The aforementioned SBJ report questions not only BAM’s league-wide wireless strategy but also their role in individual club’s wireless sponsorships:
“The size of the Verizon NFL deal [a reported four-year, $720 million agreement] makes you wonder if there isn’t a joint rights deal they could be cashing in on,” said Kern Egan, principal at Richards Sports & Entertainment, which has cut BAM deals for Fruit of the Loom and MLB deals for Firestone.
At the club level, BAM’s rights also make wireless activation a challenge. Wireless is one of sports’ richest sponsorship categories, and a team’s wireless partner is severely restricted without signing an additional deal with BAM.
“If we want to do anything wireless in my ballpark, BAM’s got to be involved,” sighed a big-city MLB team marketer.
In June, I blogged about BAM’s “At the Ballpark” “check in app”. I’m not interested in geolocation technologies per se, but I did, and do, wonder if this is another example of a BAM solution being imposed on clubs who would prefer implementing their own. At the time, I asked one franchise CIO his opinion of BAM’s involvement in “in-stadium wireless” and although he would not comment on-the-record, he made it clear that he would prefer to innovate in that area independently of BAM.
SELECT READ MORE TO SEE MORE ON MLBAM, THE RESPONSE TO CUBS REQUEST FOR PUBLIC FUNDS IS MOSTLY NEGATIVE, PLUS THIS WEEK'S TIDBITS
After years of negotiations between BAM, MLB, individual clubs, RSNs and cable operators over how best to exploit the rights to “live in-market” streaming of games over the internet, the industry consensus appears to be that the whole initiative has been a flop. The NFL has never pursued this strategy but the other of the “big 4” have failed in their attempts to popularize “live in-market streaming.” The 10 MLB season ended with only two franchises (Yankees and Padres) offering “live in-market streaming” and in both instances the response from fans has been practically nil. But more recently, there has been renewed optimism amongst the leagues that there is a healthy market for “live in-market” games delivered digitally, but not over broadband but via wireless. The NFL’s aforementioned deal with Verizon allows the wireless provider to distribute live games. This marks a seismic change in the NFL’s approach to wireless. Previously the NFL had more closely controlled access to their live games than any of the “big 4”, fearing cannibalization of their enormous rights deals with over the air, cable and sat broadcasters. The NHL, the most digitally innovative of the “big 4”, are working hard with Fox Sports Net (which has rights to 13 NHL teams) to “unlock mobile rights” to live games. Along with the aforementioned “MLB’s Split Squad”, SBJ published a companion piece titled Live local streaming dries up. Within the piece, BAM President and CEO Bob Bowman acknowledges that the future of “in-market live streaming” is likely a wireless one:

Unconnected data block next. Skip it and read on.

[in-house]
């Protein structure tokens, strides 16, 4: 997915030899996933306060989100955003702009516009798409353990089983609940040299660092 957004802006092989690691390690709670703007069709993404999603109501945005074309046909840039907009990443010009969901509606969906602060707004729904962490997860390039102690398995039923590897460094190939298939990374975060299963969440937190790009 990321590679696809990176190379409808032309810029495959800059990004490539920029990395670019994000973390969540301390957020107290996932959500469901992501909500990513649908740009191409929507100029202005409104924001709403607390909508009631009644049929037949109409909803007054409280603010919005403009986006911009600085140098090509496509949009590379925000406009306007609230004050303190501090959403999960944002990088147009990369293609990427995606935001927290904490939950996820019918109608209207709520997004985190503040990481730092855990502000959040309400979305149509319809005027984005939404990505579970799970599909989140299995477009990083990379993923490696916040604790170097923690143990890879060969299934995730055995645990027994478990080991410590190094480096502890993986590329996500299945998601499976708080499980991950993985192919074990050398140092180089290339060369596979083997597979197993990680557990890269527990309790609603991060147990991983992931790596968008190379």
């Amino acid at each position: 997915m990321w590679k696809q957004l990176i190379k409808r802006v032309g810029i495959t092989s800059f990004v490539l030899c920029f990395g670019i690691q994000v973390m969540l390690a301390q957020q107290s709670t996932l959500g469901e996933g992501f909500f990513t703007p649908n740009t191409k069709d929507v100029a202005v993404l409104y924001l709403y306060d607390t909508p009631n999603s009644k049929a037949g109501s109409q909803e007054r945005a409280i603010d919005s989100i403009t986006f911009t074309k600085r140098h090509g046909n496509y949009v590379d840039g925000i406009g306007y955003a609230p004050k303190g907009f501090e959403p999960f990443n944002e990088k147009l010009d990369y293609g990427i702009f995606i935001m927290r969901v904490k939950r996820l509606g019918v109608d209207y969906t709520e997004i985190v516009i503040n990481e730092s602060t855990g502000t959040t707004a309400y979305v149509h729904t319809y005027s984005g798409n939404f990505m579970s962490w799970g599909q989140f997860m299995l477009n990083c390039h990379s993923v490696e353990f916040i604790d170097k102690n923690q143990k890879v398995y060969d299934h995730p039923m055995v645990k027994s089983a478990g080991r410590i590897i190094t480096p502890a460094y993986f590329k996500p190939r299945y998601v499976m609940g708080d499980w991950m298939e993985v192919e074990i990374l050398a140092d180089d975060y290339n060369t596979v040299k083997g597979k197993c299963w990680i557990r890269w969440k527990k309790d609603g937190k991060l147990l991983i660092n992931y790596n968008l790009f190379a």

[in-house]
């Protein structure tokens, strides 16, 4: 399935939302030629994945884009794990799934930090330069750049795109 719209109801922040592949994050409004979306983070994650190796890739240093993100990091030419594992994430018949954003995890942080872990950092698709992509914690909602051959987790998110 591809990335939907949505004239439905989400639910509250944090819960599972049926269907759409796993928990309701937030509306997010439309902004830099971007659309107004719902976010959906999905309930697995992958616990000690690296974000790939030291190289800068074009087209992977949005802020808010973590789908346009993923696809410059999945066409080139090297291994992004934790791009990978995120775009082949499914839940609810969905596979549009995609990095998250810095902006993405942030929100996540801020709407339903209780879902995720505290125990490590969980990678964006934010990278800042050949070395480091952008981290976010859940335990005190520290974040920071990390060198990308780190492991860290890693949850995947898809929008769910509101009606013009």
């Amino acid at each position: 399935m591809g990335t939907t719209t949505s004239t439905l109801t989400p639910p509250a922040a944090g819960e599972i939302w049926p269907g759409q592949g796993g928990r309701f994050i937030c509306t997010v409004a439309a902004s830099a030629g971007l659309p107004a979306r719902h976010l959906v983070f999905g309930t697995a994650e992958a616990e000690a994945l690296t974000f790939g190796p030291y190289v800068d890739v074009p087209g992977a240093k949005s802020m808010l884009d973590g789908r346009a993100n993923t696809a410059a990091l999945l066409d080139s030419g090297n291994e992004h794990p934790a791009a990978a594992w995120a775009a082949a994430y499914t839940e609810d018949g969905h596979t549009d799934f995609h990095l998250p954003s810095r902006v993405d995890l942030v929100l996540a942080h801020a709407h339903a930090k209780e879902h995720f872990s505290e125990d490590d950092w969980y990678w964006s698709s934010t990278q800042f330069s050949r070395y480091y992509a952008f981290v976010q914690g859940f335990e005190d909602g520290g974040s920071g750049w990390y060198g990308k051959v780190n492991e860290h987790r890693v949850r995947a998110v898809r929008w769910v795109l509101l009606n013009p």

“We may not have realized this initially, but it’s definitely more likely to be a wireless product in the future, something utilized on mobile,” he said. “Reaching that consumer on the go, on the train, with their local game, we believe, could be a powerful proposition. But the question of how we sell it, how we monetize it, whether we even think about selling this by the day, is something not yet fully determined. But I do think we’ll get more teams in the future. And I still think that MLB.TV, which really didn’t begin to take off until its third and fourth years and is now exceeding expectations, is an instructive lesson here.”
The role of BAM within MLB always has been contentious and likely will remain so. The reason behind that is not technological but rather evolves from BAM’s mandate to centralize digital revenues. As rights holders and fans expect MLB to be available over an increasing number of platforms unimaginable when BAM was formed 10 years ago, BAM’s role in driving and controlling those digital revenue streams will remain the source of much debate.
RESPONSE TO CUBS REQUEST FOR PUBLIC FUNDS MOSTLY NEGATIVE
Last week I brought attention to the Cubs proposal that the Illinois Sports Facilities Authority issue up to $300 million in tax-exempt bonds to finance renovations to privately owned Wrigley Field. The bonds would be repaid over 35 years from the growth in amusement tax revenues generated at Wrigley from annual increases in ticket and concession prices. Illinois General Assembly. Senate President John Cullerton has agreed to sponsor the bill during the fall veto session. LWIB, local and state politicians weighed in on the proposal as did many pundits. Save for one high profile writer, Phil Rogers of the Chicago Tribune, the reaction was uniformly negative. Illinois Governor Pat Quinn was quoted: